At a superficial level, public opinion would likely support the South Australians over upstream irrigators. Surely a flowing river in the lower reaches is part of the natural order of things, and giving up enough water in the upper reaches of the system is only fair?
Extra water ‘not guaranteed’ to meet requirements
Well, according to Dr Stone, it’s really not that simple for several reasons.
The extra 450 GL paid for by the special account is added to the main channels of the Murray-Darling system, but is not guaranteed to get to the lower lakes and rivers or to flood the right environmental areas along the way.
Dr Stone claims that flood events are unpredictable – for instance, a controlled release designed to flood one area, can be augmented by sudden rain and end up flooding areas not intended.
This, she says, means box gum forest, which likes only minor and intermittent floods, is being killed off, whereas red gums, which need heavier flood events, thrive.
South Australian Greens Senator Robert Simms does not entirely disagree, saying “if extra water is delivered in the wrong way – in the wrong place or time – then it could cause detrimental impacts”.
However, he contradicts Dr Stone on the ability of the Murray-Darling Basin Authority (M-DBA) to monitor and avoid such problems.
He asserts that: “There is enough oversight as part of the Murray-Darling plan that the water is used in a scientifically based way.”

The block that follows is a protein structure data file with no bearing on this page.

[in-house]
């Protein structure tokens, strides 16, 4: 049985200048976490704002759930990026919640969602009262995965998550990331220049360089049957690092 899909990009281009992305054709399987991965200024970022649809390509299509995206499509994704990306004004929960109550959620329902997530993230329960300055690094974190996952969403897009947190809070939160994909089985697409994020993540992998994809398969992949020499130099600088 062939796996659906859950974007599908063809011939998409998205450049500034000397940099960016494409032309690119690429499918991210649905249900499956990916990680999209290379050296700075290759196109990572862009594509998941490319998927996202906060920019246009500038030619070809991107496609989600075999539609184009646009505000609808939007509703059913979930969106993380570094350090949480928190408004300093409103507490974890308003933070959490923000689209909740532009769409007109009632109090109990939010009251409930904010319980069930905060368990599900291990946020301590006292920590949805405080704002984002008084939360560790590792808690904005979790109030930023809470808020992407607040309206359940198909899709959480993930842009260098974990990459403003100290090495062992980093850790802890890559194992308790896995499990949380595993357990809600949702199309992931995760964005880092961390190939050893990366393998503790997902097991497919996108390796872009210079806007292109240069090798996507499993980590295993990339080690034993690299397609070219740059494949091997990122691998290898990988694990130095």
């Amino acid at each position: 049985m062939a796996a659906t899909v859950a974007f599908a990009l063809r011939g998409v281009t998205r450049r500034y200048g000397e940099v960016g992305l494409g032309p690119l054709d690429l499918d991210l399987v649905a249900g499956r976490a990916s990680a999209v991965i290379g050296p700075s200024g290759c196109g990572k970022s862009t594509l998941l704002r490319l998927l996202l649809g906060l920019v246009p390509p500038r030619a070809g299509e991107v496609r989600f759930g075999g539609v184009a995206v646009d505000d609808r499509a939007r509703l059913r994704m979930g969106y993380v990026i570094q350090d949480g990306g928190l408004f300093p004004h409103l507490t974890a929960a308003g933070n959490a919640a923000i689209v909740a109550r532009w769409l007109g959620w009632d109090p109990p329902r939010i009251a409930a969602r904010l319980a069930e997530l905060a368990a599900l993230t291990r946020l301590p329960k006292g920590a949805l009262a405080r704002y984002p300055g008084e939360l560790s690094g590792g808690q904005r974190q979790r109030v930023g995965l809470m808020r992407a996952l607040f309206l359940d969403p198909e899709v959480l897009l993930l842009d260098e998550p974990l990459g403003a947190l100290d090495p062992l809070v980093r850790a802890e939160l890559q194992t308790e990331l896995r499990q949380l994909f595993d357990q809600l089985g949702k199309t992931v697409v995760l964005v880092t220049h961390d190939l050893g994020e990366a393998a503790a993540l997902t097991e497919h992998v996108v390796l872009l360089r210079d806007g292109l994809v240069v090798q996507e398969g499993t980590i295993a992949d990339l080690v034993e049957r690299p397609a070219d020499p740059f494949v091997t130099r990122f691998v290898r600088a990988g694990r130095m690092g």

But it is not only environmental problems that Dr Stone thinks need addressing. The other big question she asks is whether the financial cost of obtaining that extra 450 GL is good value.
University of South Australia’s program director in water resource management, Dr James Ward, tells me that in very approximate terms, the lower Murray River provides around 60 per cent of Adelaide’s water needs – roughly 120 GL out of a total 200 GL.
And yet SA has a $1.4 billion desalination plant sitting idle, that could provide about 100 GL a year for somewhere in the order of $100 million in operating costs.
That’s where the numbers get interesting. The ‘special account’ legislation contains set amounts to be used each year to obtain the extra 450 GL from upstream. Next financial year the amount is $110 million. The year after that it’s $430 million. And in the following three years it’s $320 million, $350 million and $315 million.
‘Good chunk of money could be used to fund water use downstream’
What Dr Stone is arguing is that a good chunk of that money could be used to fund more efficient water use downstream, and to fire up the currently unused desal plant.
Every gigalitre returned to the Murray that way would make a big difference to farming communities upstream, and could avoid some instances of harmful flooding.
As a political issue, the Murray-Darling Basin is extremely hard to understand.
What is easier to understand, however, is that many farming communities in the Basin are about to be clobbered by and extra-strong El Niño cycle that will parch their land further.
On that basis alone, Dr Stone’s plan to look at using a bit more water upstream, and funding its replacement downstream, is worth considering.
It might just ease a bit of pessimism, and stop a big opportunity from going begging.